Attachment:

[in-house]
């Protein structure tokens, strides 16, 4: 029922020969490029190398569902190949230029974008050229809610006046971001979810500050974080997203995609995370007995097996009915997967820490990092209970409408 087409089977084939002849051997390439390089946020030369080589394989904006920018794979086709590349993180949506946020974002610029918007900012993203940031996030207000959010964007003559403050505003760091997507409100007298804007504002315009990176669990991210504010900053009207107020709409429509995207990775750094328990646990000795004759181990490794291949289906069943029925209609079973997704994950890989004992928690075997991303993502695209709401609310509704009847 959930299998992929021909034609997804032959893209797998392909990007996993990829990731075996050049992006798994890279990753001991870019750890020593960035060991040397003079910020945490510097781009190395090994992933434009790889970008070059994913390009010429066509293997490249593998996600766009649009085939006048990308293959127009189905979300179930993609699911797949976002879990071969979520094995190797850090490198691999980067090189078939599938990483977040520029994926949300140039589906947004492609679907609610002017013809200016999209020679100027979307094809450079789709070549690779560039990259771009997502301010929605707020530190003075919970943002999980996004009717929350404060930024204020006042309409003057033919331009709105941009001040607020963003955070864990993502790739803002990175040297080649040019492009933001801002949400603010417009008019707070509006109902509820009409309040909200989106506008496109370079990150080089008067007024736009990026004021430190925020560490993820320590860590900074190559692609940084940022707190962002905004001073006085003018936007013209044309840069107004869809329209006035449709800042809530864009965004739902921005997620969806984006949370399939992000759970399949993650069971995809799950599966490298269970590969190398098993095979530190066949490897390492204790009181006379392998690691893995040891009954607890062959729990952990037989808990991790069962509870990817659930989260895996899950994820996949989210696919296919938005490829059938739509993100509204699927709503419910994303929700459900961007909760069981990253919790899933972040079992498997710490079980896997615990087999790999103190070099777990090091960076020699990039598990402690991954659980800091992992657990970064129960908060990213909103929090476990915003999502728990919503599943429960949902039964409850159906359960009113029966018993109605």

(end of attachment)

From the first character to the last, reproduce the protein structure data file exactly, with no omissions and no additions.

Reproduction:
[in-house]
């Protein structure tokens, strides 16, 4: 029922020969490029190398569902190949230029974008050229809610006046971001979810500050974080997203995609995370007995097996009915997967820490990092209970409408 087409089977084939002849051997390439390089946020030369080589394989904006920018794979086709590349993180949506946020974002610029918007900012993203940031996030207000959010964007003559403050505003760091997507409100007298804007504002315009990176669990991210504010900053009207107020709409429509995207990775750094328990646990000795004759181990490794291949289906069943029925209609079973997704994950890989004992928690075997991303993502695209709401609310509704009847 959930299998992929021909034609997804032959893209797998392909990007996993990829990731075996050049992006798994890279990753001991870019750890020593960035060991040397003079910020945490510097781009190395090994992933434009790889970008070059994913390009010429066509293997490249593998996600766009649009085939006048990308293959127009189905979300179930993609699911797949976002879990071969979520094995190797850090490198691999980067090189078939599938990483977040520029994926949300140039589906947004492609679907609610002017013809200016999209020679100027979307094809450079789709070549690779560039990259771009997502301010929605707020530190003075919970943002999980996004009717929350404060930024204020006042309409003057033919331009709105941009001040607020963003955070864990993502790739803002990175040297080649040019492009933001801002949400603010417009008019707070509006109902509820009409309040909200989106506008496109370079990150080089008067007024736009990026004021430190925020560490993820320590860590900074190559692609940084940022707190962002905004001073006085003018936007013209044309840069107004869809329209006035449709800042809530864009965004739902921005997620969806984006949370399939992000759970399949993650069971995809799950599966490298269970590969190398098993095979530190066949490897390492204790009181006379392998690691893995040891009954607890062959729990952990037989808990991790069962509870990817659930989260895996899950994820996949989210696919296919938005490829059938739509993100509204699927709503419910994303929700459900961007909760069981990253919790899933972040079992498997710490079980896997615990087999790999103190070099777990090091960076020699990039598990402690991954659980800091992992657990970064129960908060990213909103929090476990915003999502728990919503599943429960949902039964409850159906359960009113029966018993109605």